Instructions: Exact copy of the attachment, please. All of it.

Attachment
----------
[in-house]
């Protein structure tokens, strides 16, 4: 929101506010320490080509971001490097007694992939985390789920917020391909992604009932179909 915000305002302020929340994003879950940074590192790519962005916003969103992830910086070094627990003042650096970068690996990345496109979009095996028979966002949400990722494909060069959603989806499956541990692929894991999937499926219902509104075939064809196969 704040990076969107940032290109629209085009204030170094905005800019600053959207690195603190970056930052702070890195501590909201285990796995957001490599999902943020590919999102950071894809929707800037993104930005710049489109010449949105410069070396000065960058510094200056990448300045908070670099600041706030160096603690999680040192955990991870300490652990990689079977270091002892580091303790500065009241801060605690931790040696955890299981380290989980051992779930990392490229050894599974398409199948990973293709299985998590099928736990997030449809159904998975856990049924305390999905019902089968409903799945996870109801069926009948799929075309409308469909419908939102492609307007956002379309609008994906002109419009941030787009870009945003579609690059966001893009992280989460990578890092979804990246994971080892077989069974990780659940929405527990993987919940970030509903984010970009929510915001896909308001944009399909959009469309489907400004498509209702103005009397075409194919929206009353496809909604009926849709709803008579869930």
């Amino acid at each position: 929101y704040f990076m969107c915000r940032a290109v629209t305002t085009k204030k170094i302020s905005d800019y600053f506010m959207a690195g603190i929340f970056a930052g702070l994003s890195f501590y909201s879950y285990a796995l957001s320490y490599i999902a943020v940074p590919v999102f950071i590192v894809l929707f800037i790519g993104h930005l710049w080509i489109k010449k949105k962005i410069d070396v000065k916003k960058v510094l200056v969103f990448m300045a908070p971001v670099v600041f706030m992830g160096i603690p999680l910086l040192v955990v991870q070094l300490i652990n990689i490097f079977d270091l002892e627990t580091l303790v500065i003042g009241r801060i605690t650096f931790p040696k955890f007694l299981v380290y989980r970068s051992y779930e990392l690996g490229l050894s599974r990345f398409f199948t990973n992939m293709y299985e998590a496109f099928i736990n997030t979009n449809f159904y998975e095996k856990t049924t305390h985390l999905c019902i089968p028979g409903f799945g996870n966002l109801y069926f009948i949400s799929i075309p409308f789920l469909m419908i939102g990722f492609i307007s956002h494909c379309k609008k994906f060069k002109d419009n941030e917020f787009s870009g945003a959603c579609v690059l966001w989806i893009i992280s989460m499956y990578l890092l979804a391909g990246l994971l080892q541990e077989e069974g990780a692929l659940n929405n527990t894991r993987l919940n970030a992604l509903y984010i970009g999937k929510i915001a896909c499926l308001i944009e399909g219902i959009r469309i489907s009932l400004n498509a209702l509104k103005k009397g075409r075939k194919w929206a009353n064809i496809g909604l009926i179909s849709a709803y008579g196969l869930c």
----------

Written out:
[in-house]
């Protein structure tokens, strides 16, 4: 929101506010320490080509971001490097007694992939985390789920917020391909992604009932179909 915000305002302020929340994003879950940074590192790519962005916003969103992830910086070094627990003042650096970068690996990345496109979009095996028979966002949400990722494909060069959603989806499956541990692929894991999937499926219902509104075939064809196969 704040990076969107940032290109629209085009204030170094905005800019600053959207690195603190970056930052702070890195501590909201285990796995957001490599999902943020590919999102950071894809929707800037993104930005710049489109010449949105410069070396000065960058510094200056990448300045908070670099600041706030160096603690999680040192955990991870300490652990990689079977270091002892580091303790500065009241801060605690931790040696955890299981380290989980051992779930990392490229050894599974398409199948990973293709299985998590099928736990997030449809159904998975856990049924305390999905019902089968409903799945996870109801069926009948799929075309409308469909419908939102492609307007956002379309609008994906002109419009941030787009870009945003579609690059966001893009992280989460990578890092979804990246994971080892077989069974990780659940929405527990993987919940970030509903984010970009929510915001896909308001944009399909959009469309489907400004498509209702103005009397075409194919929206009353496809909604009926849709709803008579869930």
């Amino acid at each position: 929101y704040f990076m969107c915000r940032a290109v629209t305002t085009k204030k170094i302020s905005d800019y600053f506010m959207a690195g603190i929340f970056a930052g702070l994003s890195f501590y909201s879950y285990a796995l957001s320490y490599i999902a943020v940074p590919v999102f950071i590192v894809l929707f800037i790519g993104h930005l710049w080509i489109k010449k949105k962005i410069d070396v000065k916003k960058v510094l200056v969103f990448m300045a908070p971001v670099v600041f706030m992830g160096i603690p999680l910086l040192v955990v991870q070094l300490i652990n990689i490097f079977d270091l002892e627990t580091l303790v500065i003042g009241r801060i605690t650096f931790p040696k955890f007694l299981v380290y989980r970068s051992y779930e990392l690996g490229l050894s599974r990345f398409f199948t990973n992939m293709y299985e998590a496109f099928i736990n997030t979009n449809f159904y998975e095996k856990t049924t305390h985390l999905c019902i089968p028979g409903f799945g996870n966002l109801y069926f009948i949400s799929i075309p409308f789920l469909m419908i939102g990722f492609i307007s956002h494909c379309k609008k994906f060069k002109d419009n941030e917020f787009s870009g945003a959603c579609v690059l966001w989806i893009i992280s989460m499956y990578l890092l979804a391909g990246l994971l080892q541990e077989e069974g990780a692929l659940n929405n527990t894991r993987l919940n970030a992604l509903y984010i970009g999937k929510i915001a896909c499926l308001i944009e399909g219902i959009r469309i489907s009932l400004n498509a209702l509104k103005k009397g075409r075939k194919w929206a009353n064809i496809g909604l009926i179909s849709a709803y008579g196969l869930c």